Friday, April 20, 2012
#HAWMC - "What if there was a cure?"
Oh, today's writing assignment is ironic... I'm supposed to write as though there's a cure for my disease. Interestingly enough, that actually happened to me. Only my disease is so rare, there can't be a clinical trial for it. I just get to try it. And I just finished up my Seattle trip with the doctor who is going to potentially arrange it. I'm waiting to hear back from her on when we get to start. Right now she's getting information from the people who wrote the article on the cure, to see what dosage we need to put me on. If all goes well we'll set a date to start, 16 weeks later I will have survived the treatment, not gained an excessive amount of weight on the advanced steroids, and be without any traces of my pituitary disease. I'm *still* in shock and awe. I never thought it would happen in my lifetime, or to me, or to a disease so rare!
Ironically, I was in a full-blown passive suicidal ideation phase at the time, when I got the news. I was angry and frustrated, but I had already started this blog, and my goal here was to not give up. My whole purpose for this blog was to figure out how to make a slow, painful slide into the grave something that I could endure. I was going to put a brave and cheerful (but not sugar-coated) face on, and teach other people how to go what I was going through, so that I could in turn, teach myself. My mother, bless her heart, had some good wisdom. One piece was: "The best way to learn something is to try to teach it to someone else." And she's been right about that one my whole life.
When I was tutoring other kids in math, my math got better even if I wasn't in the same class as them. When I started teaching other people how to get through the god-awful emotions that come along with chronic illness, I got better at getting through my own. One clear sign? I've needed less therapy and my psychologists (I see one for meds and one for talk) both say I'm doing really well. I've graduated to phone conversations, as needed, for my talk therapy. My medications we're not changing, because I'm stable on them. I see my prescribing doctor once a month. And this was all before I got news of a cure.
Since then, I also found another woman with the same disease as me, someone my own age whom I could compare notes with... I also thought that would never happen to me in my lifetime! She is, like me, a medical unicorn. We have surprisingly more in common than either of us could believe. She is my sister in this disease---my unicorn sister. And though I am sad she has to suffer like I so, I am ever so grateful for her company. It is a really big deal to no longer feel alone.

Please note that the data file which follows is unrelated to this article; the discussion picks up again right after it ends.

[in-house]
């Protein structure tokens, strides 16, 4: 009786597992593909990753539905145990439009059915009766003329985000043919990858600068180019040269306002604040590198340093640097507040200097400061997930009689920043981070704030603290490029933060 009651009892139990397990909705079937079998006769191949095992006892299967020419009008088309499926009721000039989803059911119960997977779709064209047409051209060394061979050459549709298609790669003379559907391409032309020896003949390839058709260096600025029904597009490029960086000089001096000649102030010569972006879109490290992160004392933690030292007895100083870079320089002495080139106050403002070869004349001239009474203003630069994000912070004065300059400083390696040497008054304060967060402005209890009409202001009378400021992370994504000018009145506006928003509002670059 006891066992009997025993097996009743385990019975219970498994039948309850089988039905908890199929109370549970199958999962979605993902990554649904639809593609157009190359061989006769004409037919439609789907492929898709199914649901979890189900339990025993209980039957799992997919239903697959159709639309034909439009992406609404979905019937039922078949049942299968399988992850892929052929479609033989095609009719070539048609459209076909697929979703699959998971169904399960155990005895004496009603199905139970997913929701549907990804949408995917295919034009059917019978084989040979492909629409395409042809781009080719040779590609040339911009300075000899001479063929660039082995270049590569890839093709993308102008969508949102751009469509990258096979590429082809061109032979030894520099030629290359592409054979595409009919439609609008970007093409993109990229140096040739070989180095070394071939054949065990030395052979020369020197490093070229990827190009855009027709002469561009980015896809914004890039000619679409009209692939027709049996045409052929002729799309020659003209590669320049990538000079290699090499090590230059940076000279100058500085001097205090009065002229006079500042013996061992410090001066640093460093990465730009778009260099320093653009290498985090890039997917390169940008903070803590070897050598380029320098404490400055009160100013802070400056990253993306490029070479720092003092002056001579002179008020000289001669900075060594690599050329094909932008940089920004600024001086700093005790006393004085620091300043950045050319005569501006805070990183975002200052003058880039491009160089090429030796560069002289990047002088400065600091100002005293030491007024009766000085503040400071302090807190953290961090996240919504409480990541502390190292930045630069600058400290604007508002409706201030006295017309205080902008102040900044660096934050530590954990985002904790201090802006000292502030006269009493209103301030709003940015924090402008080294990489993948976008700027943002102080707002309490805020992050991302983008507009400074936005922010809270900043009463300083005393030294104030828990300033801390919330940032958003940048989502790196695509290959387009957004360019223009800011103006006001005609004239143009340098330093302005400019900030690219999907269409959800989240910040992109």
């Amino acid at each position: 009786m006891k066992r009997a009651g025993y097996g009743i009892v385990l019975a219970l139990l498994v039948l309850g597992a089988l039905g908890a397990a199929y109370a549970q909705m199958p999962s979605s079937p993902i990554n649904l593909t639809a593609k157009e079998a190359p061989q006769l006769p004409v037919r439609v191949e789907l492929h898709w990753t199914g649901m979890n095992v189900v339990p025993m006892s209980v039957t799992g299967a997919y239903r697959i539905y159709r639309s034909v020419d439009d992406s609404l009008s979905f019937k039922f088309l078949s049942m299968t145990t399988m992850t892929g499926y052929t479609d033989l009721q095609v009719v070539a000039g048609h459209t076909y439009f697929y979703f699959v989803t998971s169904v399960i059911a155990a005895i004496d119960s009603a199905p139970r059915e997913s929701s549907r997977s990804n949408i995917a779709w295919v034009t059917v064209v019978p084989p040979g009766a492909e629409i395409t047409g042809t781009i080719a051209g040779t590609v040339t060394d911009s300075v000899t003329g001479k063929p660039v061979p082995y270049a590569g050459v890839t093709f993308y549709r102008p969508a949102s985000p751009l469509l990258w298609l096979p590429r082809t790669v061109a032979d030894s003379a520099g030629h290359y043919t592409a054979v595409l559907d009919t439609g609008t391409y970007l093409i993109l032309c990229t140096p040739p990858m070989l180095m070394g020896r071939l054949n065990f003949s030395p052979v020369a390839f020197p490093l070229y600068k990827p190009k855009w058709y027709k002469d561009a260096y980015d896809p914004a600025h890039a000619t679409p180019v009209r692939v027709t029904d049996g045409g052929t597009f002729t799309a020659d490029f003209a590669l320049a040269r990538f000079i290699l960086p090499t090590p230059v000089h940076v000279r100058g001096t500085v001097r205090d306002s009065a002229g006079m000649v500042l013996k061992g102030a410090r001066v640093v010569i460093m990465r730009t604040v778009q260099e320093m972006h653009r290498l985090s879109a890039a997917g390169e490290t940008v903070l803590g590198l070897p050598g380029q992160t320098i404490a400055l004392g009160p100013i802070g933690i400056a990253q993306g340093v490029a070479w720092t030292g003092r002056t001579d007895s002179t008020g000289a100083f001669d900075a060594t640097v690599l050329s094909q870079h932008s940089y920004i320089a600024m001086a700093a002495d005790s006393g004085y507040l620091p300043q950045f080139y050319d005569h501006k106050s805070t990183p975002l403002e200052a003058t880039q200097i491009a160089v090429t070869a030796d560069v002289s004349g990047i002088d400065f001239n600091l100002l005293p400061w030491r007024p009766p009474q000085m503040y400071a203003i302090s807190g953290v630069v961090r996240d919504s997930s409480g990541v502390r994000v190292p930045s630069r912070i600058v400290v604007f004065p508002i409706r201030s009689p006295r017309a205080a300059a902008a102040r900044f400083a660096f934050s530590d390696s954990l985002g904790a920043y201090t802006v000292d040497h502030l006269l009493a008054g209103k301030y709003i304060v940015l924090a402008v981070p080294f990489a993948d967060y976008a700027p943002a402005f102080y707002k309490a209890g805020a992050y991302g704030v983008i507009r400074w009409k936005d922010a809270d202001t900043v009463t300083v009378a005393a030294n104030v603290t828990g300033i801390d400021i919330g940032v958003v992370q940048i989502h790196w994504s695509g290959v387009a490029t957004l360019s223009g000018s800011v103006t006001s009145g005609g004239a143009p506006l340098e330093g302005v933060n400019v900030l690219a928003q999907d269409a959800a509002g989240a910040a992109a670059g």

It's an even bigger deal to have all my symptoms validated through her near-identical experience of our disease. See... they don't know much about what is normal and a part of our disease and what isn't. With only around 350 cases known, it's kind of difficult to tell what's going on. Additionally, there are sub-types of the disease depending on how the disease was caused, and what part of the pituitary the disease strikes. So it's really difficult to know what's what! But she and I are so parallel, we're both starting to think this is all tied to the pituitary disease. (It's the only biological thing we have in common!)
So for today's prompt, I don't have to imagine. I've been blessed. I get to live the dream. There is a cure. My doctor knows about it. She's researching the protocol for the treatment for me, as we speak. We can get rid of my (potentially deadly) disease, Autoimmune Hypophysitis.
I will probably still have the nerve damage I have, but it will stop progressing. I may even get rid of my chronic migraines! But I find that highly unlikely, based on my migraine research. Migraine brains are different than other people's brains. However, the migraines may decrease in severity and frequency, since the attacks on my pituitary will stop. It's reasonable for a brain to be in pain when part of it is under attack from the immune system. So logically it would follow that if the attacks stop, the pain will stop. It's not a guarantee, but it's a hope, I admit.
In the meantime, I'm full steam ahead on my physical therapy, and I'm improving slowly but surely. My new pain doctor has several options we can try to bring my nerve pain under control, and so far, *fingers crossed*, it seems to be working. Yesterday should have been a really bad flare day, and I did remarkably well for me. Yes, I had an episode, but it was a lot more manageable than in the past. All of this is progress I could not have dreamed of a year ago.
My case is not normal from the word go. People don't get diseases this rare. Cure's aren't found for diseases this rare. Cures aren't found for things like brain diseases. Cures aren't found for autoimmune diseases. None of this should have worked out the way it did. There is DOOM written all over my scenario. And yet, just as dramatically (which makes it even more unbelievable), the miracle happened anyway.
This just doesn't happen. Real life does not play out like this. Not even a Hollywood writer would try to make a story-line like this. It's nuts!
And yet, completely, factually true.